Basic Bible knowledge exposes the utter folly of not just everyone doing what was right in their own eyes, but also the problem of having no king. Truth that is unassailable must rest on a foundation of legitimate authority, and the Bible teaches that only God—the true and living God—owns this authority. He is King. Man is but a usurper when he seeks to define truth versus error, right versus wrong.

A look at the God of the Bible’s limitless attributes versus man’s myriad limitations should obliterate any argument over the legitimacy of His authority. Give me the eternal, omniscient, omnipresent, omnipotent, righteous, loving, just, merciful, gracious One to be my King any day!

Moreover, our King promised to provide truth for daily living—real aid in our discernment—through His inspired Word and enlightenment made manifest by the indwelling of his Spirit in our hearts when we believe on the name of His Son, Jesus Christ.

He has not left us adrift in a confusing, threatening world. He has provided all we need to be discerning regarding every topic, situation, ethic, or issue. However, this provision must come by faith. We must believe. We must be saved by faith alone, in Christ alone. Our salvation enables the ability to think biblically, which, as one writer put it, is synonymous with discernment. We must believe and evangelize this notion, especially in perilous times.

If you struggle to trust that the Bible is inspired and, therefore, reliable, authoritative, inerrant, infallible, clear, and sufficient, let me offer a few verses for your consideration. The Bible claims to speaks to every topic, every situation, every ethic, every potential issue or question, and that you need not look anywhere else for wisdom.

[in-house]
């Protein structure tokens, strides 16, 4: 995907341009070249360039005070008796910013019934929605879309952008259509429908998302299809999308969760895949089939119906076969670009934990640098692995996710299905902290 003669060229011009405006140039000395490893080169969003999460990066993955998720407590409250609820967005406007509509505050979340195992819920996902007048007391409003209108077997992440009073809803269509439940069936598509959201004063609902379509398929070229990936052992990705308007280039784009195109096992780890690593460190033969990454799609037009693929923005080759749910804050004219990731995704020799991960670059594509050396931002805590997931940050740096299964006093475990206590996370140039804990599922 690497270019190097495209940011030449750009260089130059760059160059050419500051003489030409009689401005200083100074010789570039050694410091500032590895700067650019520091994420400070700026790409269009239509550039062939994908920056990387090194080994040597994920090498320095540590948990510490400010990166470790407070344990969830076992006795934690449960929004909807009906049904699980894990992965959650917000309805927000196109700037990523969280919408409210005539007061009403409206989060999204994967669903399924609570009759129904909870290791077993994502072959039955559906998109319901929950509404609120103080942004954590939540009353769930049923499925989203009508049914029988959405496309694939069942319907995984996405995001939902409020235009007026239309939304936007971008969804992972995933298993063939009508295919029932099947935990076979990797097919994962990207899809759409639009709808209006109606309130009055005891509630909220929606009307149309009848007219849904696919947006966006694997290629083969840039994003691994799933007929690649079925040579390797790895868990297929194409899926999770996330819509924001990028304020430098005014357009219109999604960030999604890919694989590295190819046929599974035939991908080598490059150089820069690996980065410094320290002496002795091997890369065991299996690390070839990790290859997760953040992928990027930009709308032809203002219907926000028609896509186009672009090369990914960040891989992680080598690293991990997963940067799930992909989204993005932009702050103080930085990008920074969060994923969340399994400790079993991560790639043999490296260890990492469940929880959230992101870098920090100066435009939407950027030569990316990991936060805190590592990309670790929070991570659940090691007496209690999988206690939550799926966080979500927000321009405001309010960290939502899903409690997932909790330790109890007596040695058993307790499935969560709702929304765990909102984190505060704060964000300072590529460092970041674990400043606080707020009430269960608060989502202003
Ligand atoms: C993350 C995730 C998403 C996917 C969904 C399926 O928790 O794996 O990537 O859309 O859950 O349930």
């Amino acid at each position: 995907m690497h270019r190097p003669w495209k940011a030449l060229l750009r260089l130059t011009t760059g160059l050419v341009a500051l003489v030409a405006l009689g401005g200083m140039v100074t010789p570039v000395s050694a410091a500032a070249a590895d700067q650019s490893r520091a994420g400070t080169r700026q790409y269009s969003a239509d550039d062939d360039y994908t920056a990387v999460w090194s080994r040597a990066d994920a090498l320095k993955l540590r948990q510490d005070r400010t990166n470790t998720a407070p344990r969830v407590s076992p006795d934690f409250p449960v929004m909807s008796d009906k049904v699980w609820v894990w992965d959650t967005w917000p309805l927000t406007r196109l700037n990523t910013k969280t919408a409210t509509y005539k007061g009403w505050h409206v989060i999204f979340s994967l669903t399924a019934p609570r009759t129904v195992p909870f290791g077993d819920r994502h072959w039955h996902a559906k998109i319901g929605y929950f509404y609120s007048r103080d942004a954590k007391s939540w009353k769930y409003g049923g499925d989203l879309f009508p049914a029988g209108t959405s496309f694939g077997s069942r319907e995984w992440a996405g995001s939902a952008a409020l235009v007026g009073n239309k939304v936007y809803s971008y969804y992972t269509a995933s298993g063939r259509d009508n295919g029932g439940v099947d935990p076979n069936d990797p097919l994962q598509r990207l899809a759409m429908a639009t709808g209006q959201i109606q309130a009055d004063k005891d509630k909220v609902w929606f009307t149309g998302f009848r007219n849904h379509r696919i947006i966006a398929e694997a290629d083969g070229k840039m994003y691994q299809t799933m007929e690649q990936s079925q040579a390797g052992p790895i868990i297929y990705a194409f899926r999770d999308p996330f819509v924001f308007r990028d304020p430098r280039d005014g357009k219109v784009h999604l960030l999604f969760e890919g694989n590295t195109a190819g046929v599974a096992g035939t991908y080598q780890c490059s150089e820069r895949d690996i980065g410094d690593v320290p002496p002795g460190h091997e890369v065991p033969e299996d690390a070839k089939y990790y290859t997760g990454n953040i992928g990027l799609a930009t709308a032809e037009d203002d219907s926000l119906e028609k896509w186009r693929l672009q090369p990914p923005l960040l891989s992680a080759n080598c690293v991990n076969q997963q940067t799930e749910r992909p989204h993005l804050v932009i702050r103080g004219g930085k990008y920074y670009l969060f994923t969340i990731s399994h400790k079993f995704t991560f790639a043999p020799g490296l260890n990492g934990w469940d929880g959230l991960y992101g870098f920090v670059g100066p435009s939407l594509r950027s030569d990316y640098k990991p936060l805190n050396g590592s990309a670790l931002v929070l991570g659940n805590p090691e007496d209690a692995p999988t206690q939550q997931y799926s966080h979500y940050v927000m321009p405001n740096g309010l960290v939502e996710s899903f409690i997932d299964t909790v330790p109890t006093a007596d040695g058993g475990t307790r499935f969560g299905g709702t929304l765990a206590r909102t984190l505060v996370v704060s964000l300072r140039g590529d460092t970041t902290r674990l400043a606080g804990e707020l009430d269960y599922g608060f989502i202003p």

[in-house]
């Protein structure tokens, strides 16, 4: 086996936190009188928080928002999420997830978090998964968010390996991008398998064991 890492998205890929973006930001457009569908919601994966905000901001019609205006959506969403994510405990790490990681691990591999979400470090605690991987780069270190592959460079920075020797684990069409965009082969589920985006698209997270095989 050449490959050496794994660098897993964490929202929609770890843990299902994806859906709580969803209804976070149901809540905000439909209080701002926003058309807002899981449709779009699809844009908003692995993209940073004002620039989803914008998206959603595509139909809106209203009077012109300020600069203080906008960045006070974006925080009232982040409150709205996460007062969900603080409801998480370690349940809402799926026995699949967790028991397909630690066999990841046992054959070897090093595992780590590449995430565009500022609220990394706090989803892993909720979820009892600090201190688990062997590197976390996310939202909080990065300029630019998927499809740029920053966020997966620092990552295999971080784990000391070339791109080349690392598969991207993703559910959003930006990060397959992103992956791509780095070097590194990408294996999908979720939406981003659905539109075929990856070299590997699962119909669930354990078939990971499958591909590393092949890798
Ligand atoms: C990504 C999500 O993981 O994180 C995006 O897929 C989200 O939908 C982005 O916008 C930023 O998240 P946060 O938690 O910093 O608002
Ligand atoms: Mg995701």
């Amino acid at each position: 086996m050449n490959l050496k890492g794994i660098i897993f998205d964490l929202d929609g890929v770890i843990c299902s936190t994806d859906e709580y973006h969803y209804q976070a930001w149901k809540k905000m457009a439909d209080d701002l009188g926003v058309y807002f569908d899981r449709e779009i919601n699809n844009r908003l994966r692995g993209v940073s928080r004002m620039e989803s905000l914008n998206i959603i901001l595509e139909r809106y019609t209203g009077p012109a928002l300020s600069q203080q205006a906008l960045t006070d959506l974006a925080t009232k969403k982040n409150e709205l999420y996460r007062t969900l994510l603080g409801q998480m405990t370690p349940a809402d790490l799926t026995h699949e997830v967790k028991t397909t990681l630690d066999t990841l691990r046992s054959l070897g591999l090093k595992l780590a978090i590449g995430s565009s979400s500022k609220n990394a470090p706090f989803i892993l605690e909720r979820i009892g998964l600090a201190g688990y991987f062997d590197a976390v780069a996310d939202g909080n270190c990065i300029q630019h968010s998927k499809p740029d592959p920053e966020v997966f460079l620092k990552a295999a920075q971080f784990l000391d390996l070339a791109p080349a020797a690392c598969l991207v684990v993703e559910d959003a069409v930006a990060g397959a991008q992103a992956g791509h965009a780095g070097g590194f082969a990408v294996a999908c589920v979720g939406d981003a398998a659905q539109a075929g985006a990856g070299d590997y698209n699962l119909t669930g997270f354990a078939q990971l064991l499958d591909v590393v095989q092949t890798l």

2 Peter 1:3 promises,

His divine power has granted to us all things that pertain to life and godliness, through the knowledge of him who called us to his own glory and excellence (2 Peter 1:3).

2 Corinthians 3:4–6 encourages,

Such is the confidence that we have through Christ toward God. Not that we are sufficient in ourselves to claim anything as coming from us, but our sufficiency is from God, who has made us competent to be ministers of a new covenant, not of the letter but of the Spirit. For the letter kills, but the Spirit gives life (2 Corinthians 3:4-6).

2 Timothy 3:16–17 assures:

All Scripture is breathed out by God and profitable for teaching, for reproof, for correction, and for training in righteousness, that the man of God may be complete, equipped for every good work (2 Timothy 3:16-17).

Ask yourself, do I believe this? If you do, you are discerning through a biblical truth grid, which competes well with anything man-centered more than you may know. Do not let the media or academic elites intimidate you! Armed with Biblical discernment, you can now go forth boldly and be about the Apostle Paul’s command: “Do not be conformed to this world, but be transformed by the renewal of your mind, that by testing you may discern what is the will of God, what is good and acceptable and perfect.”

That is just lovely language—”what is good and acceptable and perfect.” Amen and Amen. We Christians have a lot we can say that will help our family, friends, and neighbors rightly discern. Believe and be bold, friends!